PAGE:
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This article in CS

  1. Vol. 22 No. 4, p. 871-876
     
    Received: Oct 14, 1981


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doi:10.2135/cropsci1982.0011183X002200040041x

Effect of Preripe Harvest and Artificial Drying on the Milling and Baking Quality of Soft Red Winter Wheat1

  1. Allen W. Kirlies,
  2. Thomas L. Housley,
  3. Abdallah M. Emam,
  4. Fred L. Patterson and
  5. Martin R. Okos2

Abstract

Abstract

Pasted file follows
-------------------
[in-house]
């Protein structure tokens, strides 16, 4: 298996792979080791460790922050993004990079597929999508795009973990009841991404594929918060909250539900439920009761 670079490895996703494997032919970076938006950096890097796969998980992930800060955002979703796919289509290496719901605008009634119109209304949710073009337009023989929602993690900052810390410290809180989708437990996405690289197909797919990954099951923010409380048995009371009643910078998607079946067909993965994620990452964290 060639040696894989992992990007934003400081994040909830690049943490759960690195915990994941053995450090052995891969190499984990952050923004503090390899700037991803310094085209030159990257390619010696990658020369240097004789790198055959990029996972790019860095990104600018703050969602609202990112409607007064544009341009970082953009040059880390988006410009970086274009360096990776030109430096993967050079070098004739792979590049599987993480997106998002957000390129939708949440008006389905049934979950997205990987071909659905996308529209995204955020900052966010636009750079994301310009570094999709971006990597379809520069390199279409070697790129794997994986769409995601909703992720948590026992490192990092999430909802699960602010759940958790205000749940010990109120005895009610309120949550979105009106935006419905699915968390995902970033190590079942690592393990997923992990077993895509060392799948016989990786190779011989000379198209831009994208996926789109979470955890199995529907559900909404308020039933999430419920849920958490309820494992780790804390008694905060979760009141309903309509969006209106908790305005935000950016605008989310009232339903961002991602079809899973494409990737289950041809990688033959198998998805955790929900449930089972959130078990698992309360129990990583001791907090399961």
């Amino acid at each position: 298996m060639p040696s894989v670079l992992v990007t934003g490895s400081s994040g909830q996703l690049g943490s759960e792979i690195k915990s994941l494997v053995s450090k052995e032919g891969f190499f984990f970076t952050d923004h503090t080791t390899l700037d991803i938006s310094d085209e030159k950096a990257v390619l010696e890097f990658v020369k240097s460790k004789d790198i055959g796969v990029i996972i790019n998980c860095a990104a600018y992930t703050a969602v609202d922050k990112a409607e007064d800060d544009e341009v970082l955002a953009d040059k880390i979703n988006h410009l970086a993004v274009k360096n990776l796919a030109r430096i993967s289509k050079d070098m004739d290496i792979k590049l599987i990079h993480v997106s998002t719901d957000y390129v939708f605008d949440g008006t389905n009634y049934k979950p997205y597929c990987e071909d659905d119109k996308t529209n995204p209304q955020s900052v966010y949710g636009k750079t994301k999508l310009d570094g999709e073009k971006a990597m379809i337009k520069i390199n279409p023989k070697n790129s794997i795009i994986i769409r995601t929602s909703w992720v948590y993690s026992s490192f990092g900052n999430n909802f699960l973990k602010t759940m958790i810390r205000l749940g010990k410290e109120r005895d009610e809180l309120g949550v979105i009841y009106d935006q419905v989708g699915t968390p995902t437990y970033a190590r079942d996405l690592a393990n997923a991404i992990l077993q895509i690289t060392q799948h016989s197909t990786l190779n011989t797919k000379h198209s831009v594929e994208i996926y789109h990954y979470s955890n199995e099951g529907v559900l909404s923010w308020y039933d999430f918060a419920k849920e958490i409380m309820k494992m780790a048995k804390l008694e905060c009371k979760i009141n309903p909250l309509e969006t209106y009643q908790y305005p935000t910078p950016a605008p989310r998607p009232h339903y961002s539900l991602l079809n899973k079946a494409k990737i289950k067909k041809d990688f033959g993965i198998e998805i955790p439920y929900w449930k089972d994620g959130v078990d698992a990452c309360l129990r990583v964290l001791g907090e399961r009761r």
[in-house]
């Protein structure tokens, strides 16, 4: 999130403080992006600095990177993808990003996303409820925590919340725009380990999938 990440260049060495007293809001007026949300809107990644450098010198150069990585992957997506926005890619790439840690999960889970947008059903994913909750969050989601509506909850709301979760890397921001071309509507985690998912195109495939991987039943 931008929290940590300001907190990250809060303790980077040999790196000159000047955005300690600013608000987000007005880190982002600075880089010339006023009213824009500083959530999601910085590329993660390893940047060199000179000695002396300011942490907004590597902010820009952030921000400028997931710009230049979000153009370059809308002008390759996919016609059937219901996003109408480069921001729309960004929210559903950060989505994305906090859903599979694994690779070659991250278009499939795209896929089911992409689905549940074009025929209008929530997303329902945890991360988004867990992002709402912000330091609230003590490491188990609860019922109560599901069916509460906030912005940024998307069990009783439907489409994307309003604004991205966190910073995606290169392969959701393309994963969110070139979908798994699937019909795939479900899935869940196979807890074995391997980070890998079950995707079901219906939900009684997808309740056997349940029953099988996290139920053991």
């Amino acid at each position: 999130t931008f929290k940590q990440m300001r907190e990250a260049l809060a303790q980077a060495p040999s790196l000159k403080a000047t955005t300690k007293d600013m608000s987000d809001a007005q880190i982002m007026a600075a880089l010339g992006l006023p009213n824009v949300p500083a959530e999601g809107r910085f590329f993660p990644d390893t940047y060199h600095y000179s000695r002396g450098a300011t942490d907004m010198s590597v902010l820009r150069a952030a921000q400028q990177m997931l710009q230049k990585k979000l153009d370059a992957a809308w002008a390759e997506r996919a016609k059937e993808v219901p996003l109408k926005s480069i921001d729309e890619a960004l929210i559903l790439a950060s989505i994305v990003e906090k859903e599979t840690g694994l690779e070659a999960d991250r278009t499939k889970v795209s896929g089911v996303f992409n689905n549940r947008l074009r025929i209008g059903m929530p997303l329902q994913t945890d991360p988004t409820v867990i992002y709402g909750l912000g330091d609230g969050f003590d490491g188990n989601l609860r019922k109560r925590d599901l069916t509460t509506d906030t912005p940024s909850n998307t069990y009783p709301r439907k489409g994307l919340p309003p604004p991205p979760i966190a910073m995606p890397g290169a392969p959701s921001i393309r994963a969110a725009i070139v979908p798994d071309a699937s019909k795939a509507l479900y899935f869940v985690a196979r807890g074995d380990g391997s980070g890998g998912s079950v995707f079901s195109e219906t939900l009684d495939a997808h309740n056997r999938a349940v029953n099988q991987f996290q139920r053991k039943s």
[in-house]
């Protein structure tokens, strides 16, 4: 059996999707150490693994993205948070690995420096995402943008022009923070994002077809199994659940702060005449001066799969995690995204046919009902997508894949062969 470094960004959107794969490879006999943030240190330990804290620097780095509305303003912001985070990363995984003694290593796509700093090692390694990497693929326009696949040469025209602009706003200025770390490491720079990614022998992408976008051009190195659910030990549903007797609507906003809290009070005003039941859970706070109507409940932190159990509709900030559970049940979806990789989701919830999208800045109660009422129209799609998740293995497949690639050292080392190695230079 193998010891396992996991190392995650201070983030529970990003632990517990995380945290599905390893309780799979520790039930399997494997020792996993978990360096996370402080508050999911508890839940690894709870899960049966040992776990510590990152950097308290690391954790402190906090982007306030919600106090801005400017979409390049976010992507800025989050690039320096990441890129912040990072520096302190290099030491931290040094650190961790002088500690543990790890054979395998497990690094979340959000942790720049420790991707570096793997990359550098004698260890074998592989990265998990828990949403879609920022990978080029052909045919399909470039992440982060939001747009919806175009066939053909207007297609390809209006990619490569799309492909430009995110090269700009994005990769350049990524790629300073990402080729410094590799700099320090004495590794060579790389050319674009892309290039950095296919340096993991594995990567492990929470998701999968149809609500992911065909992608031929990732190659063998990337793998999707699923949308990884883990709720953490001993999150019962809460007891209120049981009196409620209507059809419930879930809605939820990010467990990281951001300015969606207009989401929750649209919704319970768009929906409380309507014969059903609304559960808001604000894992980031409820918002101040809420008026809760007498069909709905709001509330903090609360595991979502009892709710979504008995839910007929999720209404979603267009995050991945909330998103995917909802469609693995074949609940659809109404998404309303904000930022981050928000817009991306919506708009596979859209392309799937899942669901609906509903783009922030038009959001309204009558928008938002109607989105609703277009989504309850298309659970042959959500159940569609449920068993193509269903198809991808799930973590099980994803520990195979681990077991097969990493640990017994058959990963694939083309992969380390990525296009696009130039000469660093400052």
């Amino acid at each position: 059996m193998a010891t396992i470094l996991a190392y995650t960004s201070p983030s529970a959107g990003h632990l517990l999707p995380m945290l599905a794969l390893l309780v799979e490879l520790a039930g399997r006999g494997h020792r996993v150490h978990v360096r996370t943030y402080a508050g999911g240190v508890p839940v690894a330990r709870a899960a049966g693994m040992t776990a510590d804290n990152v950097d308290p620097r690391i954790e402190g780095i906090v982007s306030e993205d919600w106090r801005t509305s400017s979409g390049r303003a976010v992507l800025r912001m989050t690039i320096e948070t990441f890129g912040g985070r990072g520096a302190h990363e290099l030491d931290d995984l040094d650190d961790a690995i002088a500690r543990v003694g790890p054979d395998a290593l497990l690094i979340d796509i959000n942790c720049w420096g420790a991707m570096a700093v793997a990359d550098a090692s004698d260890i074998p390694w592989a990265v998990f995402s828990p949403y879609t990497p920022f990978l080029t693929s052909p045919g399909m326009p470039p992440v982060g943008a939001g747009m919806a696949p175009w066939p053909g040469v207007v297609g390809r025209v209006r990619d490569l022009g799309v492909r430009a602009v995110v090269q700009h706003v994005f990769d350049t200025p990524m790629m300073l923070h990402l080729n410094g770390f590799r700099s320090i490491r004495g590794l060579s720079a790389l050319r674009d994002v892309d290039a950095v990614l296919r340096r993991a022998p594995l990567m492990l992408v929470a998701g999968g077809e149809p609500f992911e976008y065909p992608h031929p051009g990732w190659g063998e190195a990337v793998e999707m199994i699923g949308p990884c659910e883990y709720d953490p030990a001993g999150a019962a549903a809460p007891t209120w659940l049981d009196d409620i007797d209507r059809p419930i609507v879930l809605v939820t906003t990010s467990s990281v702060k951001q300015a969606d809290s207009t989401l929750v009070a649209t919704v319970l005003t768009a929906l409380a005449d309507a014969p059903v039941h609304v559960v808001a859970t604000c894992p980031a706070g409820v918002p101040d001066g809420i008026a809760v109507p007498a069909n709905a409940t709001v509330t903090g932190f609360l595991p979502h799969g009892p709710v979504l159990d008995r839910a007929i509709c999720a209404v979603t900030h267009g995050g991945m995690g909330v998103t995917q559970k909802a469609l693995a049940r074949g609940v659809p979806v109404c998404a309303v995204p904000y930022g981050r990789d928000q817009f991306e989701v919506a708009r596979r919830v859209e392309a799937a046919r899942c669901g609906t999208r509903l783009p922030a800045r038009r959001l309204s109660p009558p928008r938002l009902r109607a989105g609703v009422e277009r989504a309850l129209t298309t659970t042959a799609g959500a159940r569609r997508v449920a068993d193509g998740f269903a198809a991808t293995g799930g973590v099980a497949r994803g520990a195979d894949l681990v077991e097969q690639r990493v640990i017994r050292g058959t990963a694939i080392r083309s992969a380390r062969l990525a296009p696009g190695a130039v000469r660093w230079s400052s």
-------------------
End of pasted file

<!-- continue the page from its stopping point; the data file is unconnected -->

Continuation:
Soft red winter wheat (Tritricum aestivum L. em Thell.), grown in 1979 and 1980 crop years, was combine harvested at various preripe stages, artificially dried at 38, 66, and 93 C to 13 to 15% moisture and subjected to analytical, milling, and baking tests in order to determine the effect of preripe harvesting and artificial drying on end use quality. Moisture content in the preripe wheat fell steadily, from 41.8 to 17.1% moisture and from 35.7 to 16.2% moisture over 14 and 7 day periods in crop year 1979 and 1980, respectively. Patterns of change in quality data were more closely related to moisture content at harvest than to number of days preripe. Maximum test weight and grade were obtained for wheat harvested at a moisture content of 30 % or lower and were usually unaffected by drying temperature, whereas thousand kernel weight was not affected by wheat moisture content or drying temperature. Wheat protein and ash content showed very little change throughout the period studied. Acceptable milling quality was achieved only when wheat was allowed to ripen to about 30 to 35 % moisture before cutting. Drying temperatures of 66 or 93 C lowered the milling quality of wheat harvested above 38% moisture. Cookie baking quality was normal for all preripe wheat samples except for those dried at 93 C.

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